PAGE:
John Bradshaw (Standard British accent)
My name’s John Bradshaw and I’m the author of Cat Sense. Now, Cat Sense is essentially a scientific account of what it’s like to be a cat. So it begins with the cat’s history, how it’s descended from a solitary territorial animal, how it went through the process of domestication over a course of about 10,000 years, and what changes that caused to both the cat’s own social life and of course, most importantly, to its relationship with us, and right towards the end of the book brings that right up to date with how cats have changed over the past 40 or 50 years, and how, I hope and or maybe expect, they’re going to change in the future, but the core of the book is really about what science tells us about what’s going on inside a cat’s head, what it’s like to be a cat, what kind of a world the cat lives in, in terms of what it can detect: for example, not many people realize, I think, that cats are very dependent upon what the world smells like. Most people think that’s what dogs do: well, cats are almost as good as dogs are at doing that, but also what’s going on in terms of the cat’s emotions, as to what kinds of attachments it forms; is it the same as a dog, in terms of the attachments to people? Do cats love us? Those kinds of questions, while they may not sound very scientific, I think are open to scientific explanation, and so that’s one of the things that Cat Sense attempts to do. And it then looks at the cat-human relationship: how that developed, what that actually consists of, how do cats perceive us? Do they think of us as large cats, or are they perhaps seeing us as being some kind of entirely separate species? And how that, again, that might develop as we go into the future.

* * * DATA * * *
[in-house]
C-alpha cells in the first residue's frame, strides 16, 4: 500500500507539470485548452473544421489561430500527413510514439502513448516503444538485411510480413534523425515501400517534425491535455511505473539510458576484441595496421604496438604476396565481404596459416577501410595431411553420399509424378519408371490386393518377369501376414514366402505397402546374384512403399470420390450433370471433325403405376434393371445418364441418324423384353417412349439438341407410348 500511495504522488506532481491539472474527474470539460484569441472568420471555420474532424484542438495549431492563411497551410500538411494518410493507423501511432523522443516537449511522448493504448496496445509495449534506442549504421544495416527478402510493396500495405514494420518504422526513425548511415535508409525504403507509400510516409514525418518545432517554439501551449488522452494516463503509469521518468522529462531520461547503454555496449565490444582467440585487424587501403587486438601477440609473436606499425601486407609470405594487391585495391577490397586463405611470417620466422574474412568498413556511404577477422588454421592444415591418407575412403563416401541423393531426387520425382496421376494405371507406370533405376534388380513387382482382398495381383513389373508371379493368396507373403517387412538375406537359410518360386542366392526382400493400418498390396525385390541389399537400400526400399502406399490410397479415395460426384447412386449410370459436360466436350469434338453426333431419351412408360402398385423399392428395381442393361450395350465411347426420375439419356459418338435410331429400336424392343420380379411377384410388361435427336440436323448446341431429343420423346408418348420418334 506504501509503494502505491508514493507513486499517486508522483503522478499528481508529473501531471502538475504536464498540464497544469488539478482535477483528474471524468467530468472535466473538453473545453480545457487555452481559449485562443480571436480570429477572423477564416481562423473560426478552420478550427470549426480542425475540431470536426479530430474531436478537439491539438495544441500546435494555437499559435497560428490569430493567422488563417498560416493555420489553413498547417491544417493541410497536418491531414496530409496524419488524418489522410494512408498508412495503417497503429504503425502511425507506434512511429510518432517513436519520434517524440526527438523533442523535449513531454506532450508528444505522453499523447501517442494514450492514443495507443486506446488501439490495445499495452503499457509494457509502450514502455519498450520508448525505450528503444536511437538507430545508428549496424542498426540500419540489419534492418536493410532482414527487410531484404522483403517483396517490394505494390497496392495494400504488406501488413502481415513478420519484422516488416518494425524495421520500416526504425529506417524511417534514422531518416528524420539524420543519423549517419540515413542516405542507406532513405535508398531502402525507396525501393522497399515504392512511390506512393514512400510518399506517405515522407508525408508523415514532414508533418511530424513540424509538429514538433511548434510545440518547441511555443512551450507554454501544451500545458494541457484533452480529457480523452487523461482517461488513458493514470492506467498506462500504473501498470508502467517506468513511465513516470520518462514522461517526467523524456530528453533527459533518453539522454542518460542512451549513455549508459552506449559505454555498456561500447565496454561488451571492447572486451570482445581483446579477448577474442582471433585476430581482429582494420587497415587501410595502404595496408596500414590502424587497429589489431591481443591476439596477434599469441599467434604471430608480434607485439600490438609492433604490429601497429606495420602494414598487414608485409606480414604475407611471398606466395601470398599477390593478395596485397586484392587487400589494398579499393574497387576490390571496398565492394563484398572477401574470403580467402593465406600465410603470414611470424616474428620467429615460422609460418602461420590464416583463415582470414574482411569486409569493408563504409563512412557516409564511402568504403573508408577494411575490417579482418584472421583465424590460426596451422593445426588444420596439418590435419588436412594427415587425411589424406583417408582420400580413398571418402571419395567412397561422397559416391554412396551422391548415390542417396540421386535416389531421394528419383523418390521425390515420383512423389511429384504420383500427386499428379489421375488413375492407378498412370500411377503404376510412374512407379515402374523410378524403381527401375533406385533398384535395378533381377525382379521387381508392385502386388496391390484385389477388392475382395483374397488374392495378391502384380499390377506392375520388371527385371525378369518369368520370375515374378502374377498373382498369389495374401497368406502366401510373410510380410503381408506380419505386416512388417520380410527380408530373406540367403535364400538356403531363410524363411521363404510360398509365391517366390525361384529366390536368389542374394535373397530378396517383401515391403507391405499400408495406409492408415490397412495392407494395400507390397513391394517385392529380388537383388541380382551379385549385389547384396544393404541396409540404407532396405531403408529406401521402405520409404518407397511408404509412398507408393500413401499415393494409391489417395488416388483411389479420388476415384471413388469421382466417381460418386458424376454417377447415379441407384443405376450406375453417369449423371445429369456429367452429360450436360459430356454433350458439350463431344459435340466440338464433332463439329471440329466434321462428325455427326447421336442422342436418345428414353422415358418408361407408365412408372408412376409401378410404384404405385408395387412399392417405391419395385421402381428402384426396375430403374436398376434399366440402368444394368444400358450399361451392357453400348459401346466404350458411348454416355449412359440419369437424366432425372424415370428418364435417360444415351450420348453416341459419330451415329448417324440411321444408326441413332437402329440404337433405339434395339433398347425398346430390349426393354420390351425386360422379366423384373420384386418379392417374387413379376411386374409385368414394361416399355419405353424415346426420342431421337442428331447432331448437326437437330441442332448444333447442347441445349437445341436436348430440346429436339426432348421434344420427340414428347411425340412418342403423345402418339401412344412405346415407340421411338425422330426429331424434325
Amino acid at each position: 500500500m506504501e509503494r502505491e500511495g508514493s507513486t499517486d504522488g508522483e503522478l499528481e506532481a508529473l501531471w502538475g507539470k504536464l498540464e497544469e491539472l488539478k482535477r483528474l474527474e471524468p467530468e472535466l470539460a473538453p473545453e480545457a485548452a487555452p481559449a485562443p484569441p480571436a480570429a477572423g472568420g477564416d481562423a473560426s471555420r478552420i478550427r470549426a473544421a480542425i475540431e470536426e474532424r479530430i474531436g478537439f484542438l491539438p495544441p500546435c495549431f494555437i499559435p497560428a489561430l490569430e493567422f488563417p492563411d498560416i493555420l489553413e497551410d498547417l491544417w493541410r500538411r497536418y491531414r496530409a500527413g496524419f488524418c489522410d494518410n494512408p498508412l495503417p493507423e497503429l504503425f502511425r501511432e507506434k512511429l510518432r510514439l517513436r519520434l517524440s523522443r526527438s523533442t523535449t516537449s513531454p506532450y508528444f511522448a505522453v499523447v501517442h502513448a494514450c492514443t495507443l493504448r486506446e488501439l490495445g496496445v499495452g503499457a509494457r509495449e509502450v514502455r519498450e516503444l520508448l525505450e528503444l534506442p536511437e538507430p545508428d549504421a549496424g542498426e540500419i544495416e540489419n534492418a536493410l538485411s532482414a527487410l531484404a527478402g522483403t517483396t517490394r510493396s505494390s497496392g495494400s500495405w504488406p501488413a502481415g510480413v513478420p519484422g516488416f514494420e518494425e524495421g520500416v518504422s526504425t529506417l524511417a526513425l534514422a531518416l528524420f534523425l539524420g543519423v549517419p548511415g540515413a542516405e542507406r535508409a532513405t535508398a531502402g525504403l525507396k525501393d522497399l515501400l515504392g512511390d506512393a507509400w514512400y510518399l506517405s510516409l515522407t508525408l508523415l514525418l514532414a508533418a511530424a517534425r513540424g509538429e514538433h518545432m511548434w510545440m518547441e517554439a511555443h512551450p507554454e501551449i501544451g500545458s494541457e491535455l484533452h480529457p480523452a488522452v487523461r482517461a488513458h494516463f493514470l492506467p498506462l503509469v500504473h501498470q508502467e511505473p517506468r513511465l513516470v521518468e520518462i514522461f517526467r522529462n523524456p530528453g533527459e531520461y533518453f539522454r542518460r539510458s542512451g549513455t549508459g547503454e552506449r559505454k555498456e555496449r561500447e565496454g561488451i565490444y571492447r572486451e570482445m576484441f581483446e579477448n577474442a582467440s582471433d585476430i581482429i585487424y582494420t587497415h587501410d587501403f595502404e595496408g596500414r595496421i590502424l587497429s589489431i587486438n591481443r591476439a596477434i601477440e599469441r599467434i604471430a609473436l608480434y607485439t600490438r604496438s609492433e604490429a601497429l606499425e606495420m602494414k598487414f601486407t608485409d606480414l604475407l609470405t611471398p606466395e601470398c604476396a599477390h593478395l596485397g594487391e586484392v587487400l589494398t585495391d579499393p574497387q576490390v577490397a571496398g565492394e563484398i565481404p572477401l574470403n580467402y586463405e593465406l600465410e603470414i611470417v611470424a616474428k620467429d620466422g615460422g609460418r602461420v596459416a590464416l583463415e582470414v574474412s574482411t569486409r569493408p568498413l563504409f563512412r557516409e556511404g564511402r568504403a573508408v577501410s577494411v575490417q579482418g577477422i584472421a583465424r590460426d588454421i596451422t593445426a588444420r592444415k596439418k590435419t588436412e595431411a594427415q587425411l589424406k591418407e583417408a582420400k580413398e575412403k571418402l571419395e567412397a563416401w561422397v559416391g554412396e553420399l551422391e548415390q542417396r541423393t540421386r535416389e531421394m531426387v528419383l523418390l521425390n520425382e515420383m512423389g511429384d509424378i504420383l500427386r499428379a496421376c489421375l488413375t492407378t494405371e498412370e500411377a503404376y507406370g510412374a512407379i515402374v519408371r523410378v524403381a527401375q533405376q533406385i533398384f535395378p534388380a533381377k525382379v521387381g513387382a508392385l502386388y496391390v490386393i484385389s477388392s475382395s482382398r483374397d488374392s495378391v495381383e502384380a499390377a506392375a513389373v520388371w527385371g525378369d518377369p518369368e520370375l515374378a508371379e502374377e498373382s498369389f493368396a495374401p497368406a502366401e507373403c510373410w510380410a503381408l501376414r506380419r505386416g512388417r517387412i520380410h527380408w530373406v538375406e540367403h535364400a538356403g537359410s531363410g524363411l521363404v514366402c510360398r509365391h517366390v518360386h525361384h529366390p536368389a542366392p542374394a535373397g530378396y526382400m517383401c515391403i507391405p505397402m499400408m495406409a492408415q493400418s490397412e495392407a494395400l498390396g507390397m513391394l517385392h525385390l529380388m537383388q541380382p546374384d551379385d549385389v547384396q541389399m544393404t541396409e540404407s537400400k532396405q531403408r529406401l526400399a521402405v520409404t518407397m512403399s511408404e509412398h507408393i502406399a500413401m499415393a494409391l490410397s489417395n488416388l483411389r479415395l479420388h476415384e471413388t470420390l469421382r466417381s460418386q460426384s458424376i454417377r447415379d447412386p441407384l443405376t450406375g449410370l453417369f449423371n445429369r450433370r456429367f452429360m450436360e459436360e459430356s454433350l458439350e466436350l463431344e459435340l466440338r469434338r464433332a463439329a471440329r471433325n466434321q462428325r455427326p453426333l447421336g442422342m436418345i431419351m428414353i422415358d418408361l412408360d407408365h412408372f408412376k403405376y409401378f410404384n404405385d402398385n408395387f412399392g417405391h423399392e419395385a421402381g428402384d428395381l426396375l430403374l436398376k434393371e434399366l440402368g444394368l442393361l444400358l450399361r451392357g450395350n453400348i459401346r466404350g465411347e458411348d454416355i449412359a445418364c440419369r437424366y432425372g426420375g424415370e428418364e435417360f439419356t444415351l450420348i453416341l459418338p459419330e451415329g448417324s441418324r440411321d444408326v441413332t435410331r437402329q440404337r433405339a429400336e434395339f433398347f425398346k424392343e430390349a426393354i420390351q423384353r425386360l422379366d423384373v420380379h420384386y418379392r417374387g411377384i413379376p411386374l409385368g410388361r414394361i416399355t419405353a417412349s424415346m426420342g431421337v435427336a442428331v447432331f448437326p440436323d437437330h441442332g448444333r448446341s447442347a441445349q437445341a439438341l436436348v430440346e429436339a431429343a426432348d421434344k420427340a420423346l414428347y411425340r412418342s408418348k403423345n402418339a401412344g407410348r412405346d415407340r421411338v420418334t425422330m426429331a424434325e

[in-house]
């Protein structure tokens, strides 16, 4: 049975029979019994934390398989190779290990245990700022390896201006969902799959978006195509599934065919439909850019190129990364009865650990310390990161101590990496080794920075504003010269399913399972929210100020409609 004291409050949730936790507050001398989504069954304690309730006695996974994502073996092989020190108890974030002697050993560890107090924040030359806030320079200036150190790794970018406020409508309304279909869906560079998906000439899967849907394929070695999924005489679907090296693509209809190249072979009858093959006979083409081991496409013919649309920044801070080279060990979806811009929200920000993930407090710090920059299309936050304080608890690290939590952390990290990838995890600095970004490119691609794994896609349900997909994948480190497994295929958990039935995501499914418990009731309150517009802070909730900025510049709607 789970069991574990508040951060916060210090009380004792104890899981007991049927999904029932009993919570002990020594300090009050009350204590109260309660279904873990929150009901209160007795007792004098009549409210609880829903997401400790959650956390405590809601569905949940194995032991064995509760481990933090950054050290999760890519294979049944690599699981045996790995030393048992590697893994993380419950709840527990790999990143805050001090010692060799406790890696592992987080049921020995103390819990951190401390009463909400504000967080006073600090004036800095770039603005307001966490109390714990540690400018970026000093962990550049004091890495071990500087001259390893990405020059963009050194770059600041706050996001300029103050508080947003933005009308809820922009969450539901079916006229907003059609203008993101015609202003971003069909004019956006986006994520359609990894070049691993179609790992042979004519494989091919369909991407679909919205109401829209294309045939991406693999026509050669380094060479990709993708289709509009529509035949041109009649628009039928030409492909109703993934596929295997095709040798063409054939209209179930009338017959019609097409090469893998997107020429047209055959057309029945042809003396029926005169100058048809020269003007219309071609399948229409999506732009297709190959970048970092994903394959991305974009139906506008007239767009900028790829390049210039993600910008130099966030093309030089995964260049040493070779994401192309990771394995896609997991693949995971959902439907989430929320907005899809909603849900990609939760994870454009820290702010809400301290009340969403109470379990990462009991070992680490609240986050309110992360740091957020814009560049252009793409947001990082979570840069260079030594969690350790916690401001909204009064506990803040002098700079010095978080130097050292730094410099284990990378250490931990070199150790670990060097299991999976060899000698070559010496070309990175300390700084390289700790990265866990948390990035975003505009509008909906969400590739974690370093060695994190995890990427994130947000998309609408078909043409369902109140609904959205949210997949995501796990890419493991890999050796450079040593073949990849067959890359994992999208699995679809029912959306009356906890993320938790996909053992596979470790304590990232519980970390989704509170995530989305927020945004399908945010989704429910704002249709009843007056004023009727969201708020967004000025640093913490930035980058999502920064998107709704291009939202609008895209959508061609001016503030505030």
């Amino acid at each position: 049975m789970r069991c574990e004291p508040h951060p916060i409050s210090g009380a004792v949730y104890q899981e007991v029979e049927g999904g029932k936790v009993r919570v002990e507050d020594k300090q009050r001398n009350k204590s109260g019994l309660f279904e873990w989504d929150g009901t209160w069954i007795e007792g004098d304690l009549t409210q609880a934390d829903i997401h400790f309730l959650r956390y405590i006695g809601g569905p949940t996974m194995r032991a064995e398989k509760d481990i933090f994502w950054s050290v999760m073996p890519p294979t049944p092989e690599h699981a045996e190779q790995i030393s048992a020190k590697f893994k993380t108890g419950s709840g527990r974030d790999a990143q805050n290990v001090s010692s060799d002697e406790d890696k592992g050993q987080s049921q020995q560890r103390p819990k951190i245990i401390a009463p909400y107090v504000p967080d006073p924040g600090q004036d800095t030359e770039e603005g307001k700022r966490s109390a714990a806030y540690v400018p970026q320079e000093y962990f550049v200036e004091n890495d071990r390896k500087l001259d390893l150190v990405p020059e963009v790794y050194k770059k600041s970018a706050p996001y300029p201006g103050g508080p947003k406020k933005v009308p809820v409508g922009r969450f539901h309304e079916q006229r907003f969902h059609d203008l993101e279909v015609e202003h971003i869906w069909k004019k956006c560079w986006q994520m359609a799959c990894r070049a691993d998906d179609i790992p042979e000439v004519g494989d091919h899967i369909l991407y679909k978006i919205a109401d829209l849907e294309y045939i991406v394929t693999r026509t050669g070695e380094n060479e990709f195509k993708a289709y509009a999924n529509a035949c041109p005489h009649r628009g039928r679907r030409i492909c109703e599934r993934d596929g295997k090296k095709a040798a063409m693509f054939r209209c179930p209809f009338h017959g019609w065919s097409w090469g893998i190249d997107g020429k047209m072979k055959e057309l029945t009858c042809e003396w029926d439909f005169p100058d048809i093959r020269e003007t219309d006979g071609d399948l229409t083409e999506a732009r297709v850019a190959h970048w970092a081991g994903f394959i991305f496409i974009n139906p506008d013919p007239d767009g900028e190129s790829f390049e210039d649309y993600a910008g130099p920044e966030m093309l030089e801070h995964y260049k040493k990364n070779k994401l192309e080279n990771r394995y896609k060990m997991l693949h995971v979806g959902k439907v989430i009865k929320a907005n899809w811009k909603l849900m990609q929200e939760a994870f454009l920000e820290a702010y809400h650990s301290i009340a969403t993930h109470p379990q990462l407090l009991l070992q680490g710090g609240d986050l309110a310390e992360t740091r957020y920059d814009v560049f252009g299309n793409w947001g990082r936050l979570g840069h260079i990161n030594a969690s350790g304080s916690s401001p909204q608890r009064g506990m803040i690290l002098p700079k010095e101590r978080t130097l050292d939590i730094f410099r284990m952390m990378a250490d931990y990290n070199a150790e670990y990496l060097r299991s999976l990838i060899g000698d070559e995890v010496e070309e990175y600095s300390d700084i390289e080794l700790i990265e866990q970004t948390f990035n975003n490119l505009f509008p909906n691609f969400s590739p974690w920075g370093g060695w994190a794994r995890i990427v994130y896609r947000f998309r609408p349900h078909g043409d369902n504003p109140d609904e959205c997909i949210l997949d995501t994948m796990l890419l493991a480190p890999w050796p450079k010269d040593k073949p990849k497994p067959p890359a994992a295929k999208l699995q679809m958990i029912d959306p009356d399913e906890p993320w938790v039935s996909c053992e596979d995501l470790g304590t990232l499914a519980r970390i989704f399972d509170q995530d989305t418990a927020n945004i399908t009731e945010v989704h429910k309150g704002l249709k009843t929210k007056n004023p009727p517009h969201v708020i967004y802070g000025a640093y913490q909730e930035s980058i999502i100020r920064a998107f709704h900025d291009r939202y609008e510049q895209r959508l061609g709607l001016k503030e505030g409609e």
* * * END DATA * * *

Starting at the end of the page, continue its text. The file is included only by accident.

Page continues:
(John Bradshaw was talking to Mark Worden)